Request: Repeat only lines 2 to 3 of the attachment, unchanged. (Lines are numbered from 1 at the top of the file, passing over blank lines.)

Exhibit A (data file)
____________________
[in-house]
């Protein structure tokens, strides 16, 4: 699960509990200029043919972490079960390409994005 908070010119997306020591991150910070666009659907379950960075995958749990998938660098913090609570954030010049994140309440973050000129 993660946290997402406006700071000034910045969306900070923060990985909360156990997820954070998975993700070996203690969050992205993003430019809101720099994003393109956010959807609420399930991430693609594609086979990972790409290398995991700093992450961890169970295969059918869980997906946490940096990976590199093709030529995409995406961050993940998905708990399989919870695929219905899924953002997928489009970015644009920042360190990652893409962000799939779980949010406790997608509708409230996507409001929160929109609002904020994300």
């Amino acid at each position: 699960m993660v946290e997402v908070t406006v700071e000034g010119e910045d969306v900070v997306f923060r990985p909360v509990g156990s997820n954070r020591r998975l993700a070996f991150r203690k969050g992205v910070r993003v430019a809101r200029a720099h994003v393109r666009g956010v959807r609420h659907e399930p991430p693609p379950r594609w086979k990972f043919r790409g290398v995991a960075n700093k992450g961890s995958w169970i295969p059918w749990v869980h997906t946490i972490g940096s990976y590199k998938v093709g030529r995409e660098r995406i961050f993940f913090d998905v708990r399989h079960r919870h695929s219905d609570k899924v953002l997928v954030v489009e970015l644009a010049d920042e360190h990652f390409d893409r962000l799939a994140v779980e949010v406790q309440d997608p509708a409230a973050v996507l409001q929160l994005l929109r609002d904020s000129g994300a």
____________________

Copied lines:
């Protein structure tokens, strides 16, 4: 699960509990200029043919972490079960390409994005 908070010119997306020591991150910070666009659907379950960075995958749990998938660098913090609570954030010049994140309440973050000129 993660946290997402406006700071000034910045969306900070923060990985909360156990997820954070998975993700070996203690969050992205993003430019809101720099994003393109956010959807609420399930991430693609594609086979990972790409290398995991700093992450961890169970295969059918869980997906946490940096990976590199093709030529995409995406961050993940998905708990399989919870695929219905899924953002997928489009970015644009920042360190990652893409962000799939779980949010406790997608509708409230996507409001929160929109609002904020994300």
């Amino acid at each position: 699960m993660v946290e997402v908070t406006v700071e000034g010119e910045d969306v900070v997306f923060r990985p909360v509990g156990s997820n954070r020591r998975l993700a070996f991150r203690k969050g992205v910070r993003v430019a809101r200029a720099h994003v393109r666009g956010v959807r609420h659907e399930p991430p693609p379950r594609w086979k990972f043919r790409g290398v995991a960075n700093k992450g961890s995958w169970i295969p059918w749990v869980h997906t946490i972490g940096s990976y590199k998938v093709g030529r995409e660098r995406i961050f993940f913090d998905v708990r399989h079960r919870h695929s219905d609570k899924v953002l997928v954030v489009e970015l644009a010049d920042e360190h990652f390409d893409r962000l799939a994140v779980e949010v406790q309440d997608p509708a409230a973050v996507l409001q929160l994005l929109r609002d904020s000129g994300a």